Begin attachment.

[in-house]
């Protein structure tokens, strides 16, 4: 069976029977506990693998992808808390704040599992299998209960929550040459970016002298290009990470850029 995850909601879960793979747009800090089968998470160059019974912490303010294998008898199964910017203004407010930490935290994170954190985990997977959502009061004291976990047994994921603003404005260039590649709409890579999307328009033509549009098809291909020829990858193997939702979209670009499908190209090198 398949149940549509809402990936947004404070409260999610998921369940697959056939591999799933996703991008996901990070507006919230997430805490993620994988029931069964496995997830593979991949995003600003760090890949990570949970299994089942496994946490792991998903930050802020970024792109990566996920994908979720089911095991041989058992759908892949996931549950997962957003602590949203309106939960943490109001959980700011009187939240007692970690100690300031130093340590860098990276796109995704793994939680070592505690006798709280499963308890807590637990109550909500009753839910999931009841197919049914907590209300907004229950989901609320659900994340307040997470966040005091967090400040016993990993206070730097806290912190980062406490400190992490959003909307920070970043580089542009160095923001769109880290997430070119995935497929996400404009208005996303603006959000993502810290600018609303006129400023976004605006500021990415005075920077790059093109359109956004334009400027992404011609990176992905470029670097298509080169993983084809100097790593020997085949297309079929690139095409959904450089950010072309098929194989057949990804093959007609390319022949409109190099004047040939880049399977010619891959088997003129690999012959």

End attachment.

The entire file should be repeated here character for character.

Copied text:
[in-house]
């Protein structure tokens, strides 16, 4: 069976029977506990693998992808808390704040599992299998209960929550040459970016002298290009990470850029 995850909601879960793979747009800090089968998470160059019974912490303010294998008898199964910017203004407010930490935290994170954190985990997977959502009061004291976990047994994921603003404005260039590649709409890579999307328009033509549009098809291909020829990858193997939702979209670009499908190209090198 398949149940549509809402990936947004404070409260999610998921369940697959056939591999799933996703991008996901990070507006919230997430805490993620994988029931069964496995997830593979991949995003600003760090890949990570949970299994089942496994946490792991998903930050802020970024792109990566996920994908979720089911095991041989058992759908892949996931549950997962957003602590949203309106939960943490109001959980700011009187939240007692970690100690300031130093340590860098990276796109995704793994939680070592505690006798709280499963308890807590637990109550909500009753839910999931009841197919049914907590209300907004229950989901609320659900994340307040997470966040005091967090400040016993990993206070730097806290912190980062406490400190992490959003909307920070970043580089542009160095923001769109880290997430070119995935497929996400404009208005996303603006959000993502810290600018609303006129400023976004605006500021990415005075920077790059093109359109956004334009400027992404011609990176992905470029670097298509080169993983084809100097790593020997085949297309079929690139095409959904450089950010072309098929194989057949990804093959007609390319022949409109190099004047040939880049399977010619891959088997003129690999012959």